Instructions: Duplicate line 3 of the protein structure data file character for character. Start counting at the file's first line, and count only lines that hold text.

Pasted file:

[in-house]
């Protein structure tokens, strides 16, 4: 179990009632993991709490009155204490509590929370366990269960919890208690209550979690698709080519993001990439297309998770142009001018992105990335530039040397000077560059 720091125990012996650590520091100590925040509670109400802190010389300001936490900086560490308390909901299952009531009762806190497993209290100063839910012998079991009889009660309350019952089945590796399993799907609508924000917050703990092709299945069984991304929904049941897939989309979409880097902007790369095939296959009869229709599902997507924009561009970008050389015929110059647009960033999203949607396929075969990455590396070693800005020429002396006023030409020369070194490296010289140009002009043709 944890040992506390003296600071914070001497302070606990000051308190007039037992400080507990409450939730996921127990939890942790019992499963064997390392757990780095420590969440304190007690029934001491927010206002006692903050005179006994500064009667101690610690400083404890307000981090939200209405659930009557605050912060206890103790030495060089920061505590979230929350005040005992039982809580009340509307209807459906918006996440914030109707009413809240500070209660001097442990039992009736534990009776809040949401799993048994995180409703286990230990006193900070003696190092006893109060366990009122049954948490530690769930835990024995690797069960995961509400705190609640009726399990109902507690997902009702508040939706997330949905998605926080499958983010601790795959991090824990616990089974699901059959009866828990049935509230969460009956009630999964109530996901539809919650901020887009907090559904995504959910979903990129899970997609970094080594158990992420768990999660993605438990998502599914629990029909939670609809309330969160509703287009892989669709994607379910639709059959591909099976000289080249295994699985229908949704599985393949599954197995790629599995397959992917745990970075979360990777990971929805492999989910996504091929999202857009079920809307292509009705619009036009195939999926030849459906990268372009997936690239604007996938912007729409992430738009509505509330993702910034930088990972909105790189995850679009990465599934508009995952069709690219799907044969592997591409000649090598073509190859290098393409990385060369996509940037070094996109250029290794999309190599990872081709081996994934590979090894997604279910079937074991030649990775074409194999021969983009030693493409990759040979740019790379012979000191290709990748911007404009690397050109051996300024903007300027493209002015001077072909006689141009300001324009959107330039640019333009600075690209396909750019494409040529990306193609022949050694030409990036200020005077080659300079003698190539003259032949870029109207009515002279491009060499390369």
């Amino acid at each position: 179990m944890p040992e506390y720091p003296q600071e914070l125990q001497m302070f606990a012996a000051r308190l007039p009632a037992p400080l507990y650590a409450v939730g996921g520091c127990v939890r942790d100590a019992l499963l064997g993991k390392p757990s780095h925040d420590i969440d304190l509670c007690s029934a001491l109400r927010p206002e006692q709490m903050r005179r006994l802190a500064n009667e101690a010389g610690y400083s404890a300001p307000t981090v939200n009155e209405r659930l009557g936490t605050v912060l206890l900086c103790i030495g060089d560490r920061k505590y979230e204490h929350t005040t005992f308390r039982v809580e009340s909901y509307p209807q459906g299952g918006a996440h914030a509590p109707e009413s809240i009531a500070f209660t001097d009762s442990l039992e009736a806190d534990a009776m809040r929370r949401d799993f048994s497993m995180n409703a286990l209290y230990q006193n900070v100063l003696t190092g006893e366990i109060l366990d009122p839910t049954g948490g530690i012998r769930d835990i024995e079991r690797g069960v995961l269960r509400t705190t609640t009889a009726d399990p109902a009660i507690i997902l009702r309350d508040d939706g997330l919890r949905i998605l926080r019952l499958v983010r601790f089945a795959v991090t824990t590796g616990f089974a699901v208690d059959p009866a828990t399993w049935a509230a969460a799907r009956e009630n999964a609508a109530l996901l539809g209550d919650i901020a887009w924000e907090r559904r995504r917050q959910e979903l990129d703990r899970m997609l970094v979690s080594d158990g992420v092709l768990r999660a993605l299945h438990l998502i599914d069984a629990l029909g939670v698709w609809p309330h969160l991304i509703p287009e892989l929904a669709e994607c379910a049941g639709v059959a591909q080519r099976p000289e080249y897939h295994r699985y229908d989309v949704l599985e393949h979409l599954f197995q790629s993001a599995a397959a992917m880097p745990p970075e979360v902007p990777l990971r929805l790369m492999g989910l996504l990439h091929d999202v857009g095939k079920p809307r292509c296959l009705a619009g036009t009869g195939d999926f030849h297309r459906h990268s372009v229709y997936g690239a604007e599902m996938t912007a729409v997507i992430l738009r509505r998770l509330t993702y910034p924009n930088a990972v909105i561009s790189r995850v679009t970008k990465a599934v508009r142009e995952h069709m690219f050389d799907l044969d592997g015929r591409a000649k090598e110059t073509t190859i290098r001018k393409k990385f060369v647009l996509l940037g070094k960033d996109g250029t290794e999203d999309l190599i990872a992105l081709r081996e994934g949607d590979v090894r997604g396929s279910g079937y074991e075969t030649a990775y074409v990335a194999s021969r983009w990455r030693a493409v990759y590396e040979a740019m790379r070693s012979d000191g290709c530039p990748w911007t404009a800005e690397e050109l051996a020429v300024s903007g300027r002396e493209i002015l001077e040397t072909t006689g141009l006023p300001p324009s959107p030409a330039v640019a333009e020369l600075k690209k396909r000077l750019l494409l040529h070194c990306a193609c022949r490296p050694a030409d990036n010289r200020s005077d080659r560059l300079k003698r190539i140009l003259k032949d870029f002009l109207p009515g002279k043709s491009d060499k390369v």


């Amino acid at each position: 179990m944890p040992e506390y720091p003296q600071e914070l125990q001497m302070f606990a012996a000051r308190l007039p009632a037992p400080l507990y650590a409450v939730g996921g520091c127990v939890r942790d100590a019992l499963l064997g993991k390392p757990s780095h925040d420590i969440d304190l509670c007690s029934a001491l109400r927010p206002e006692q709490m903050r005179r006994l802190a500064n009667e101690a010389g610690y400083s404890a300001p307000t981090v939200n009155e209405r659930l009557g936490t605050v912060l206890l900086c103790i030495g060089d560490r920061k505590y979230e204490h929350t005040t005992f308390r039982v809580e009340s909901y509307p209807q459906g299952g918006a996440h914030a509590p109707e009413s809240i009531a500070f209660t001097d009762s442990l039992e009736a806190d534990a009776m809040r929370r949401d799993f048994s497993m995180n409703a286990l209290y230990q006193n900070v100063l003696t190092g006893e366990i109060l366990d009122p839910t049954g948490g530690i012998r769930d835990i024995e079991r690797g069960v995961l269960r509400t705190t609640t009889a009726d399990p109902a009660i507690i997902l009702r309350d508040d939706g997330l919890r949905i998605l926080r019952l499958v983010r601790f089945a795959v991090t824990t590796g616990f089974a699901v208690d059959p009866a828990t399993w049935a509230a969460a799907r009956e009630n999964a609508a109530l996901l539809g209550d919650i901020a887009w924000e907090r559904r995504r917050q959910e979903l990129d703990r899970m997609l970094v979690s080594d158990g992420v092709l768990r999660a993605l299945h438990l998502i599914d069984a629990l029909g939670v698709w609809p309330h969160l991304i509703p287009e892989l929904a669709e994607c379910a049941g639709v059959a591909q080519r099976p000289e080249y897939h295994r699985y229908d989309v949704l599985e393949h979409l599954f197995q790629s993001a599995a397959a992917m880097p745990p970075e979360v902007p990777l990971r929805l790369m492999g989910l996504l990439h091929d999202v857009g095939k079920p809307r292509c296959l009705a619009g036009t009869g195939d999926f030849h297309r459906h990268s372009v229709y997936g690239a604007e599902m996938t912007a729409v997507i992430l738009r509505r998770l509330t993702y910034p924009n930088a990972v909105i561009s790189r995850v679009t970008k990465a599934v508009r142009e995952h069709m690219f050389d799907l044969d592997g015929r591409a000649k090598e110059t073509t190859i290098r001018k393409k990385f060369v647009l996509l940037g070094k960033d996109g250029t290794e999203d999309l190599i990872a992105l081709r081996e994934g949607d590979v090894r997604g396929s279910g079937y074991e075969t030649a990775y074409v990335a194999s021969r983009w990455r030693a493409v990759y590396e040979a740019m790379r070693s012979d000191g290709c530039p990748w911007t404009a800005e690397e050109l051996a020429v300024s903007g300027r002396e493209i002015l001077e040397t072909t006689g141009l006023p300001p324009s959107p030409a330039v640019a333009e020369l600075k690209k396909r000077l750019l494409l040529h070194c990306a193609c022949r490296p050694a030409d990036n010289r200020s005077d080659r560059l300079k003698r190539i140009l003259k032949d870029f002009l109207p009515g002279k043709s491009d060499k390369v």